SPRINGFIELD, Ill. (WCIA) — Sacred Heart-Griffin, a private Roman Catholic school, acknowledged on Tuesday afternoon that it revoked a job offer from a women because of her sexual orientation.

Lauren White, a 23-year-old Jacksonville resident and recent graduate of Illinois College, posted her story to Facebook on Monday night and told WCIA she has filed a discrimination complaint with the Illinois Department of Human Rights after she was offered a job to teach French, and then she was abruptly informed she would no longer be welcome to do the job.

“I was told that I interviewed very well, and that I was their number one choice,” White wrote. “The principal was ‘thrilled’ when I accepted the offer,” she said.

A letter from the school’s president Katherine O’Connor confirmed the accuracy of White’s account and acknowledged they rejected her for the job specifically because of her sexual orientation.

“The interview went very well and the job was offered,” Sister O’Connor wrote in a letter to parents and students. “In the process of signing the contract, it was discovered that the candidate has a fiancé of the same sex. In keeping with Roman Catholic teaching on same sex marriage, we were unable to complete the hiring process.”

White is engaged to be married. She and other family members and friends expressed frustration with the state law that allows religious organizations to deny them employment due to their sexual orientation.

“The crazy thing is that as soon as this happened I reached out to some family and close friends to discuss the situation and their gut reactions were all that this is illegal,” White wrote on Facebook. “The unfortunate truth is, it’s not. According to the Illinois Human Rights Act, employers of religious affiliation of any recognized denomination can discriminate against ANYONE (not just LGBT+ individuals) and face zero consequences.”

In fact, the Illinois Human Rights Act does include discrimination exemptions for private religious institutions, effectively allowing them to hire, fire, or reject candidates or employees based upon their sexual orientation.

State Representative Anna Moeller, an Elgin Democrat who sponsored the new law to require public schools to teach LGBT history, explained the intricacies in the law.

“Under the Illinois Human Rights Act sexual orientation is a protected class and employers can not discriminate based on sexual orientation,” Moeller told WCIA in an email. “However, there is an exemption for places of worship including religious educational institutions. This situation poses interesting questions as to whether the teaching position she was offered would fall under that exemption.”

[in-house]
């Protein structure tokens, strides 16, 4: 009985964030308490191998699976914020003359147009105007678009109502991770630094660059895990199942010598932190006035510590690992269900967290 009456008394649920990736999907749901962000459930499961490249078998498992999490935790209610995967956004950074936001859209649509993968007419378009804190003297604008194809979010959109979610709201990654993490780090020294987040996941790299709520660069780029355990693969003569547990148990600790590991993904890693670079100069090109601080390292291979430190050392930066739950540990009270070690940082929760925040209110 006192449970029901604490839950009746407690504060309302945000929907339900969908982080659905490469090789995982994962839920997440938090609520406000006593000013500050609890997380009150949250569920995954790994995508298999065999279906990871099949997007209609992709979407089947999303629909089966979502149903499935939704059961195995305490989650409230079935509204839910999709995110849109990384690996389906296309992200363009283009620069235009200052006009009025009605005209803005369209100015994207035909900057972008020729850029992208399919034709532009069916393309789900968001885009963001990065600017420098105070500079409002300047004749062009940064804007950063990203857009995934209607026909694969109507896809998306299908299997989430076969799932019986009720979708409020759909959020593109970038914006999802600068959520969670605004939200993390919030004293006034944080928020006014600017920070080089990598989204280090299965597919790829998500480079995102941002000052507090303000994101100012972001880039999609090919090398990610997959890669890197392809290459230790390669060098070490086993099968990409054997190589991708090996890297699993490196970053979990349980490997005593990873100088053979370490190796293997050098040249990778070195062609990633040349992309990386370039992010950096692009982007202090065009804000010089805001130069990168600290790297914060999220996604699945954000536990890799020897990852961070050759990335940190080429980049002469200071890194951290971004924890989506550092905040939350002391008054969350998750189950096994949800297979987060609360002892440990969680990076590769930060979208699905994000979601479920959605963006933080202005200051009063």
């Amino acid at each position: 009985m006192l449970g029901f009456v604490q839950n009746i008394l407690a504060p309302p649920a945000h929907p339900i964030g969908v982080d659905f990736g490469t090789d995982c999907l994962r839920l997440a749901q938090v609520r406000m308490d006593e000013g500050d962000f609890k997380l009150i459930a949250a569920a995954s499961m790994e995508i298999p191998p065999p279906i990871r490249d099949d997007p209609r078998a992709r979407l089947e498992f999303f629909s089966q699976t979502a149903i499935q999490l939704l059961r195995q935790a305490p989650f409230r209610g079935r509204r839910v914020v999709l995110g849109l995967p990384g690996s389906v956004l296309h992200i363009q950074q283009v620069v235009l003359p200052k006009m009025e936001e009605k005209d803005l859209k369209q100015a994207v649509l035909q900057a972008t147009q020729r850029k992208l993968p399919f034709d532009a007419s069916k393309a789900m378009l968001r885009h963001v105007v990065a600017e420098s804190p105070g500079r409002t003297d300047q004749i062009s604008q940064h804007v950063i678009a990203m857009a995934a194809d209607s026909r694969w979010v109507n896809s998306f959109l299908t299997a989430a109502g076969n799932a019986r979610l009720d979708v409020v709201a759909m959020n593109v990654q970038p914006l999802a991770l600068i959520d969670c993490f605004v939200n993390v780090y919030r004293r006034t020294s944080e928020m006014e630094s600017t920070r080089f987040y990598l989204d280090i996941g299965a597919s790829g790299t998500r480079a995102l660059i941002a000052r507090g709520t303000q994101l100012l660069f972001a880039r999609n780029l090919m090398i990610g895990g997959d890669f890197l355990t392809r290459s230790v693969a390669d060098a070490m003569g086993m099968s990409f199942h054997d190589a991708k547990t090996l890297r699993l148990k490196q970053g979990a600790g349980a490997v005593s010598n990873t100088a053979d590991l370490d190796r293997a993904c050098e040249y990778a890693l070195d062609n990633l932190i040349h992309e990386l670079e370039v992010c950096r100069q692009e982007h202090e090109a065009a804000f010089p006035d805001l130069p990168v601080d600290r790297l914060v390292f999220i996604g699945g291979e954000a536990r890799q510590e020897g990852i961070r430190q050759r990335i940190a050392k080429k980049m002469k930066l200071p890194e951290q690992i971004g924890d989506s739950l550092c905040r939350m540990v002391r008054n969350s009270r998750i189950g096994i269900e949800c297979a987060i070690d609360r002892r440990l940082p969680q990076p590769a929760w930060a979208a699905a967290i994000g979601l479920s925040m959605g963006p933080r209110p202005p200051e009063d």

Moeller argued the law should be refined or interpreted more narrowly “to provide for freedom of religious worship, but not to allow discrimination for positions that are secular in nature or that do not include direct religious worship or practices,” she said.

White described the exemptions as “a ridiculous amount of power our government have given particularly to Christian organizations.”

State Representative Kelly Cassidy, a Chicago Democrat, said on Tuesday that “it is critical that we have strong protections in the law so that we guard against this kind of discrimination in the public sphere. And, while a religious entity can set their own rules for this sort of hiring and firing — students have lost in this instance. Everyone appears to agree that this candidate was the best choice for the students at the school. Should she be turned away simply because of who she is?”

Cassidy said it is not immediately clear to her if the law will or should be changed.

In a statement, Illinois Department of Human Rights spokesman Mo Green said, “The Illinois Human Rights Act (IHRA) prohibits discrimination in Illinois with respect to employment, financial credit, public accommodations, housing, and sexual harassment in education. These protections extend to a number of protected classes, including sexual orientation. The Illinois Department of Human Rights has a thorough and neutral investigatory process to determine if and when discrimination occurred.”

Governor J.B. Pritzker’s office said in a statement, “The Governor believes that no employer should take any action against an employee or prospective employee because of the person’s sexual orientation. The administration is deeply committed to making sure Illinois is a place where the LGBTQ community can live, work and thrive.”


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